I have been publishing weekly blogs since June 2016. My blogs have consisted of content designed to inform and educate patients and also dental professionals. Sometimes, readers of our blog get in touch with questions or comments and one of our blog readers has found the information on advanced dental procedures, such as dental implants, very helpful for her to enhance her understanding of certain dental procedures.
This blog is for my blog reader (and patient) who decided to have treatment to replace her missing upper lateral incisor with a dental implant. She will know who she is and I’m sure my readers understand that due to respect for patient confidentiality, I will not be revealing the identity of our patient.
Tooth loss due to a fractured crowned tooth
The patient had to contemplate losing the upper right lateral incisor because this tooth had a failing crown. Crowns can have a guarded long term prognosis due to the fact that the supporting tooth root may be heavily weakened following treatment with a crown, in particular if the tooth is already structurally weak such as a lateral incisor tooth.
Tooth replacement – Dental Implant
For our patient, the decision to have the tooth replaced with a dental implant was an easy one. She understood that this was the most effective way to replace her missing tooth with a functional and aesthetic replacement.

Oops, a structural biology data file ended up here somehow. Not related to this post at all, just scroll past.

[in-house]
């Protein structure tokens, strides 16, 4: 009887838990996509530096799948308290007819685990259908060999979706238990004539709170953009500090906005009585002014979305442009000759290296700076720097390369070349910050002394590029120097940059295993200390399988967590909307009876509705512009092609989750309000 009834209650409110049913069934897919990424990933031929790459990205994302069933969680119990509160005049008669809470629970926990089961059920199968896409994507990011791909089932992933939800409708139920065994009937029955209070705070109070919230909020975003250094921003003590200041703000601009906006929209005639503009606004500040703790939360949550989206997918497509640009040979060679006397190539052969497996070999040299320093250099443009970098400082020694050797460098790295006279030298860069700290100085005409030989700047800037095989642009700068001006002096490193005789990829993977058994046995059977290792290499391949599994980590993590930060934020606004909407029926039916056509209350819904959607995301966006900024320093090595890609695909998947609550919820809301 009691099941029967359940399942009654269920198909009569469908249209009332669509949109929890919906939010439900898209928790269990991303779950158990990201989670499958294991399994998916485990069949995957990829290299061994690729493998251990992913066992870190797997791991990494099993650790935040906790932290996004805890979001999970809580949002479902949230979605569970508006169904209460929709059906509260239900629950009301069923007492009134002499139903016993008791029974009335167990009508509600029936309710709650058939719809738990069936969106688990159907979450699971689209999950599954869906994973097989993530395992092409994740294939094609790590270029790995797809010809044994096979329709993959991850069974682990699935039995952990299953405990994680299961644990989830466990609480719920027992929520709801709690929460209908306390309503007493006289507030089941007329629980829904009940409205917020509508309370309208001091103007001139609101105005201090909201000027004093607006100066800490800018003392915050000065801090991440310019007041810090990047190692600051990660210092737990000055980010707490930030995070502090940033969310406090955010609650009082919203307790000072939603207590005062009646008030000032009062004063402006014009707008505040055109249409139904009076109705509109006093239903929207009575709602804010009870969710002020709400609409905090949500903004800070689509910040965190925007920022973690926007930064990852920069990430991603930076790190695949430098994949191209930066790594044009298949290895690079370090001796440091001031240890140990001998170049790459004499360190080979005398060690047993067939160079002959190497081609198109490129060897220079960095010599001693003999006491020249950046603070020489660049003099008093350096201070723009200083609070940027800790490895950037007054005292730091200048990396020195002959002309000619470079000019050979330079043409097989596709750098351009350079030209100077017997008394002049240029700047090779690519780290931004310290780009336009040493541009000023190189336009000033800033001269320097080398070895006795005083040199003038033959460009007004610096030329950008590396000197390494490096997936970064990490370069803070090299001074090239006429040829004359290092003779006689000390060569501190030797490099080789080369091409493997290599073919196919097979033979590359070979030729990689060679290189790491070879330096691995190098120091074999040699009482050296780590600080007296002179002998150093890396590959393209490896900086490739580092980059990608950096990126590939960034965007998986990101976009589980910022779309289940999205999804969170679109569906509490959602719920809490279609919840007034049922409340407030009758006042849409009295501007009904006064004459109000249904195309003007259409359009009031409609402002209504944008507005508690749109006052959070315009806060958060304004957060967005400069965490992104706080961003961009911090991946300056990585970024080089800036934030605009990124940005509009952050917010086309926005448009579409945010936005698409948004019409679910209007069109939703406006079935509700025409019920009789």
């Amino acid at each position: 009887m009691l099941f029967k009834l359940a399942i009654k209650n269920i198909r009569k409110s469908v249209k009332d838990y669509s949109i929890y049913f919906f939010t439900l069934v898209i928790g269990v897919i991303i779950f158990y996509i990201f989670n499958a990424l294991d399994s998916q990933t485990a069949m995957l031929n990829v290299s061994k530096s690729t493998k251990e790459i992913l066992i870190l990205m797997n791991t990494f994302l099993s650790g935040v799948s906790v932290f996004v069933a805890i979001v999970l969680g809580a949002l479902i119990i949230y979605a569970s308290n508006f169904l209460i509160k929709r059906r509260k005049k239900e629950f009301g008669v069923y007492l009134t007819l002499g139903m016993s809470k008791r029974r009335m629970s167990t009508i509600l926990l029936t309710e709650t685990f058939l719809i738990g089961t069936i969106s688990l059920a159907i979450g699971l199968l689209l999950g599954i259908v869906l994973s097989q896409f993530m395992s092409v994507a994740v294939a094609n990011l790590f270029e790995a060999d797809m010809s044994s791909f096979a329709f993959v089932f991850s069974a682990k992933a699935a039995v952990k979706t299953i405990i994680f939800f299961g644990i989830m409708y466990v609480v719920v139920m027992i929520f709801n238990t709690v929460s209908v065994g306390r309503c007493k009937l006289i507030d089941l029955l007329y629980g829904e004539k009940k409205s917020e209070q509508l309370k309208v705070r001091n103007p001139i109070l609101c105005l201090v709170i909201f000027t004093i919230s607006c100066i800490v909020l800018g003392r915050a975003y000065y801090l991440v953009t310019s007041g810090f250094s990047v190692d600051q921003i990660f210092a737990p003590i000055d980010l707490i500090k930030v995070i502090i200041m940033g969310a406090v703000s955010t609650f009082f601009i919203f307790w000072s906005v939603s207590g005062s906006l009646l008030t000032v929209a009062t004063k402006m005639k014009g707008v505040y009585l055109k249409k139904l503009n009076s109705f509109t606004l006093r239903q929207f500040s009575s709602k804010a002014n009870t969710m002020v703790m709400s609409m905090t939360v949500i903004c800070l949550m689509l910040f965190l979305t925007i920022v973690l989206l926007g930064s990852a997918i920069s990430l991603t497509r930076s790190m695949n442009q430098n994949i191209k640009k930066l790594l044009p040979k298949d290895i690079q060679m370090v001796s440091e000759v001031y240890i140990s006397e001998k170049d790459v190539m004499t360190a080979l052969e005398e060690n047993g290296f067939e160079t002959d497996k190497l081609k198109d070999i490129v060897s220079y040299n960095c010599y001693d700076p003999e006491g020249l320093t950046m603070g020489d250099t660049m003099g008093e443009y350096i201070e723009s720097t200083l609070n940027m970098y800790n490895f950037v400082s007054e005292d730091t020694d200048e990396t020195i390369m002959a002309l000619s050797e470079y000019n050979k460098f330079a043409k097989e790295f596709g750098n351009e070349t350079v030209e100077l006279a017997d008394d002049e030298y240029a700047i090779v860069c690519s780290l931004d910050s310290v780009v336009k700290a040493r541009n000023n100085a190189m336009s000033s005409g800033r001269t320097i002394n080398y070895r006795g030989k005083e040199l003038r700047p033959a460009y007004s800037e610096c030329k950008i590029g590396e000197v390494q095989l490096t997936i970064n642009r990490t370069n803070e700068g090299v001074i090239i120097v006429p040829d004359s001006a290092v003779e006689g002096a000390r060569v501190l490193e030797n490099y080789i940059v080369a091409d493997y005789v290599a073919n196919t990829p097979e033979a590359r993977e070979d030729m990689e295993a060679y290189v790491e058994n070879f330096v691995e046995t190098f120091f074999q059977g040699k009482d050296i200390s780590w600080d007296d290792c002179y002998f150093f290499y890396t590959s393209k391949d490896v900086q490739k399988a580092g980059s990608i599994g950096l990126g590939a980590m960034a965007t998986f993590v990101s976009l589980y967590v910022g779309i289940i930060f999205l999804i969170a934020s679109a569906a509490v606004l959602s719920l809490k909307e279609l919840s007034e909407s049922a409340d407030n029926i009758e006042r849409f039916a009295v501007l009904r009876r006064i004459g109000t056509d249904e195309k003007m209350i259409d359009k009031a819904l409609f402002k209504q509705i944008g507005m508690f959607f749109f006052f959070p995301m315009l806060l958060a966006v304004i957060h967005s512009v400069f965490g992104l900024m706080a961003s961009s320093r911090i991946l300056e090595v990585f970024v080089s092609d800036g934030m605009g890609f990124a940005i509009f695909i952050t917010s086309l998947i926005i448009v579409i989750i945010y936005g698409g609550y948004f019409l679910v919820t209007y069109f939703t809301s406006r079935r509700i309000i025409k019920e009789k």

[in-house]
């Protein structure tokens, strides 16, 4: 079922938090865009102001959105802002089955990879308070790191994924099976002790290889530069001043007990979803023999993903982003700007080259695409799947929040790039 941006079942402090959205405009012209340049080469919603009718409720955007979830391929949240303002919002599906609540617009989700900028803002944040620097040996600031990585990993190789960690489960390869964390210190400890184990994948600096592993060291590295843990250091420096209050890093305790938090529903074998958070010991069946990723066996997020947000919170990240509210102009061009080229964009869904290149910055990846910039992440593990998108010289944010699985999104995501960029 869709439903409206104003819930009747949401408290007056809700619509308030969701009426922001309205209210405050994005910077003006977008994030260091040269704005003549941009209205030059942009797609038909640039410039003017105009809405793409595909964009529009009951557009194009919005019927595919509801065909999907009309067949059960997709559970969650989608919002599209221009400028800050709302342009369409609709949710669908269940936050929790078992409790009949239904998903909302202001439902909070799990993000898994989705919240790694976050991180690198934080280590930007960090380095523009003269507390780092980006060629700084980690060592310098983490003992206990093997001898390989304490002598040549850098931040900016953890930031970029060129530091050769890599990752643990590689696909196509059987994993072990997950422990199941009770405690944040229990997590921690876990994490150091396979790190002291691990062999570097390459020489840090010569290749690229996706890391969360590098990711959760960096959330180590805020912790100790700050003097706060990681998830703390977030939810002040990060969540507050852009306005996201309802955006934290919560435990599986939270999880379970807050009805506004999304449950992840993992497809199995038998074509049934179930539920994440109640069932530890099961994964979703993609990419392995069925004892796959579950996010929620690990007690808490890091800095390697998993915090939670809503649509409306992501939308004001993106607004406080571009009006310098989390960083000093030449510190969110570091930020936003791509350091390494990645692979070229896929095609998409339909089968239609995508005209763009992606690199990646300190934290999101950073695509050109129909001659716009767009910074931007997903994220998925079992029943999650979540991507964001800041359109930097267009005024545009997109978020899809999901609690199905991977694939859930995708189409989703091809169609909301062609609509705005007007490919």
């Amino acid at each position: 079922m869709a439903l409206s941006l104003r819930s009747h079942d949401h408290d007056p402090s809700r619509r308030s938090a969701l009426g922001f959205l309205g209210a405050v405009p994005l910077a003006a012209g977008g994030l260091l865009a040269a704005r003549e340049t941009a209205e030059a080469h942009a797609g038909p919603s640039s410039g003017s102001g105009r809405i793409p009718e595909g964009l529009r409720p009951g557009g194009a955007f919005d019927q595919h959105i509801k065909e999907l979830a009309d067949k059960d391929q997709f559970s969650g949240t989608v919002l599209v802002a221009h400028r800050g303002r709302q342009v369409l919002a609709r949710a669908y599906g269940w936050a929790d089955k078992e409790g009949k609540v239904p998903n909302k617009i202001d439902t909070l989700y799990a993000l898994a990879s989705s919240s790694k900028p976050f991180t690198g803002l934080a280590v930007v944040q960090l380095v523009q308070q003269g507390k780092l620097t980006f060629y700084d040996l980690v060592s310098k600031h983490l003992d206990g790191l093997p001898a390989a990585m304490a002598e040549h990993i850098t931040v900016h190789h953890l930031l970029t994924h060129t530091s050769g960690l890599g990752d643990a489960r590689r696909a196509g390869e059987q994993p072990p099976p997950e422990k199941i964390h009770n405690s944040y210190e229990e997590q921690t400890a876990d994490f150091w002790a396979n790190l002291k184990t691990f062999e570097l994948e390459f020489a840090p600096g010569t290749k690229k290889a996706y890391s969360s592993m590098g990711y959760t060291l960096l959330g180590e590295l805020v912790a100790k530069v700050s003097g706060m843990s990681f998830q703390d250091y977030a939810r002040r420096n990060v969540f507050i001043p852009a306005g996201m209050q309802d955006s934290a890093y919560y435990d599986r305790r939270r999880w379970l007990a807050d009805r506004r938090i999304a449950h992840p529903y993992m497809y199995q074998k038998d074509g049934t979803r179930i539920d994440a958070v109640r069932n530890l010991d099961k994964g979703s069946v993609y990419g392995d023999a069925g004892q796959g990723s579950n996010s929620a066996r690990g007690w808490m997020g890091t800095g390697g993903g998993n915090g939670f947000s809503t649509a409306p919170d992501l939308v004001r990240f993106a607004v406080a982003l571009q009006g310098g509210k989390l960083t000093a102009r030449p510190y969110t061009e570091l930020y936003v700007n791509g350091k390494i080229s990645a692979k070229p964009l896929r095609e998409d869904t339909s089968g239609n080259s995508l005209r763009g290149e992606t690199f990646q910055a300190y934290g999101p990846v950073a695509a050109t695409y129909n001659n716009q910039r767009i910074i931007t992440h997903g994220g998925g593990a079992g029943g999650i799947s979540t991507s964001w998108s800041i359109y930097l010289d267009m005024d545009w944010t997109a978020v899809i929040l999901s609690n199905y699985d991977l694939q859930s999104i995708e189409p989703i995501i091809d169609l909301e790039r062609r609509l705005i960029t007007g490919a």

The planning stages involved a CBCT scan which enabled our team to accurately determine the anatomical area surrounding the upper right lateral incisor. With this information, the most suitable type and size of dental implant was selected and the precise location for the implant placement was carefully planned using the CBCT scan.
The tooth was removed and replaced with an immediate temporary bridge. Following tooth removal a titanium dental implant was placed in the missing tooth space, in the location that was planned on the CBCT scan.
The titanium implant is neatly hidden below the gum so that the titanium implant can integrate with the underlying bone. This is a biological process termed ‘osseointegration’ and it can typically take 3 months for this to occur. Once this process is complete to a suitable level, the implant is carefully exposed so a neat access hole is created in preparation for the tooth that will be fitted here.
A digital intra-oral scan is taken in the mouth to construct an accurate 3-dimensional digital replica of the patient’s mouth and implant. This information enables our team to design a carefully milled tooth which can be screwed onto the implant to complete the tooth replacement process. The tooth is carefully designed to fit into the patient’s existing smile so that the natural aesthetic appearance for the patient can be maintained.
Preventing further dental problems – Improving overall dental health
During this procedure, we also replaced the existing crown on the patient’s upper central incisor because it appeared to have a failing root canal filling and a poor marginal seal. By intervening before the tooth became worse, we were able to successfully treat the upper central incisor with a new root filling and a carefully milled ceramic crown. This new crown provides a much better seal around the tooth therefore, minimising the risk of further bacterial infiltration in the future.
To summarise, the treatment provided for our patient, and blog reader, enabled us to successfully save the upper central incisor and replace the upper lateral incisor. The patient was always well informed about each stage of her treatment and we feel this has significantly improved her dental health and dental aesthetics.
Thank you to all of the readers of my blog for their continued support. Leave a comment or send me an email if you would like the next blog on a particular topic…
Mohsin Patel BDS MJDF RCS (Eng)